"Learning it Better"


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KNOXVILLE, Tn. —  Aaron Hiscutt is fourteen years old. He’s a drummer and a comedian. He’s also clinically deaf and blind. But Aaron doesn’t go to a special education school. Since kindergarten, he’s been included in classrooms with his hearing and seeing peers. Classmate Lauren Meffe says she remembers those kindergarten classes with Aaron:

“He got to sit with everyone like everyone else gets to sit with everyone he gets to interact with people, like we get to do, and he just did a couple of things different than us, but he was like us,” she says, adding that he seemed to learn everything just like the rest of the class, too.

“I think he would just have to learn it a little bit better,” she says.

Aaron can’t speak for himself – his hearing and vision impairment has delayed his language development. Aaron’s mom, Susan Hiscutt, says that’s sometimes the hardest thing for people who don’t know Aaron to understand.

“People’s perception of him is that he’s more intellectually delayed or intellectually disabled then he truly is,” she says.

Aaron has a genetic disorder known as CHARGE syndrome. While it’s a deaf-blind syndrome, most of those affected, including Aaron, still have limited vision and hearing. He uses sign language to communicate. Aaron’s mom says that often makes teachers anxious.

But Aaron’s English teacher this year, Susan Weaver, says she’s learned to love having him in class.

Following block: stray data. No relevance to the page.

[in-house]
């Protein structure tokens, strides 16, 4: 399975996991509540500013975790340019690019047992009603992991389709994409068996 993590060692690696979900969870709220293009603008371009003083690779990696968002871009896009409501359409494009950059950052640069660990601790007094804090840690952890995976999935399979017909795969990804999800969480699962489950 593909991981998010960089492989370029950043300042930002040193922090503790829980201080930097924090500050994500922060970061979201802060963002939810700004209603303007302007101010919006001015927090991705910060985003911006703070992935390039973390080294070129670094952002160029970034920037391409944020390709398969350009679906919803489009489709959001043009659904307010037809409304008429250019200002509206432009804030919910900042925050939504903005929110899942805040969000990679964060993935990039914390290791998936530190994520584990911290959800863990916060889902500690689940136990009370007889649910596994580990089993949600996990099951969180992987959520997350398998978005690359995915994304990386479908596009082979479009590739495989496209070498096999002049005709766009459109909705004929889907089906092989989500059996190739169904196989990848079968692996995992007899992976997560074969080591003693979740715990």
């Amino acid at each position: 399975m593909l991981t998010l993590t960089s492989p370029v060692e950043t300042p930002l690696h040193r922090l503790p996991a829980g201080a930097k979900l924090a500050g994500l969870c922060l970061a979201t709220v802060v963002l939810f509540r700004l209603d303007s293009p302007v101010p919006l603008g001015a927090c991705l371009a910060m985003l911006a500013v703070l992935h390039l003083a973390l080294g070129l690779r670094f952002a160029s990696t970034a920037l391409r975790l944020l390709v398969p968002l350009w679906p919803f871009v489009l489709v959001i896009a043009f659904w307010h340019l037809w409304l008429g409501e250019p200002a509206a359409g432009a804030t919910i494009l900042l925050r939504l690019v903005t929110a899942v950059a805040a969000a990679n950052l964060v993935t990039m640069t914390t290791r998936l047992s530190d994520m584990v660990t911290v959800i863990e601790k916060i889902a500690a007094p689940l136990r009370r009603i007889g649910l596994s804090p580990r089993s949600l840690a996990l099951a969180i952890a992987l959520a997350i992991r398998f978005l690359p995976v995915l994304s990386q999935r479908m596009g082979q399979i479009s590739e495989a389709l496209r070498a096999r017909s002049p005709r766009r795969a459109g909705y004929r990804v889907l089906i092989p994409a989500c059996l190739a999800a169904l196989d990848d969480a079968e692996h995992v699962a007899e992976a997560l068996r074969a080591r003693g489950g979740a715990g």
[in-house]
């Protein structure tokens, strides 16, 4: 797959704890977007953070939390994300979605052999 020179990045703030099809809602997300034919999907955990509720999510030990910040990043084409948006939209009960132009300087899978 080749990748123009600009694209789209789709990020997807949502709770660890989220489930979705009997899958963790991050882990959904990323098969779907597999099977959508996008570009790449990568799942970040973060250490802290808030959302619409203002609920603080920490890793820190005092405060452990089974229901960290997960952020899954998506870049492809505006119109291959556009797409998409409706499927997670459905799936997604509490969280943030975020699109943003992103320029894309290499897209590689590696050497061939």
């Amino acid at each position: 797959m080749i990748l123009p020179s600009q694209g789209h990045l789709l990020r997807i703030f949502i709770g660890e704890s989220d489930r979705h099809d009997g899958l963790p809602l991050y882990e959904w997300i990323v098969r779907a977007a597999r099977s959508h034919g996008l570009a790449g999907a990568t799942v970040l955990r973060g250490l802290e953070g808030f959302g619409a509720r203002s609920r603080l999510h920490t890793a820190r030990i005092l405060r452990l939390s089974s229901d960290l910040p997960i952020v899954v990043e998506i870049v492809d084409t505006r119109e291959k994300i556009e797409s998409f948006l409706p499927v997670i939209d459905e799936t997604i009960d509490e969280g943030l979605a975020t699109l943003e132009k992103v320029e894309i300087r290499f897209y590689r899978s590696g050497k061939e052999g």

“I feel comfortable with Aaron right now. And I wasn’t at the very beginning.  I very frankly was worried about how I could address his needs, because I’m not trained in sign language.”

Weaver learned fast. Now she’s teaching simple sign language to all one hundred – 52 of her English students. Weaver says although Aaron has an interpreter in every class, classmates didn’t know how to interact with him. But she needed to reach every student.

“So that’s why we’re doing that, we’re signing and involving him, we do you know, the, wonderful, we do the hand signals, we do that all the time, and we say to him, how are you … and he does respond, he’ll say he’s fine or he’ll say he’s good – and the kids are learning too.”

Many special education students have an Individualized Education Plan, or an I-E-P. Aaron has an educational team that goes a step beyond the I-E-P. They use a method called “person-centered planning,” where teachers focus on personal growth along with educational goals. Aaron’s mom says she hopes others will learn from his example.

“Maybe it’ll open the eyes of the system, and they’ll be more accepting and maybe start expecting more of children who on the outside appear challenged, but hopefully they’ll start seeing what’s really on the inside of that child. And that that child has a right to be able to reach their greatest potential. ”

Aaron’s headed to high school next year. It’s a bigger challenge and a bigger group of students. But Susan says she’s still dreaming big for Aaron, and she’ll keep fighting for her son to be included.  And as for Aaron, if his track record is any indication, he’ll continue to change minds and win people over … one classroom at a time.


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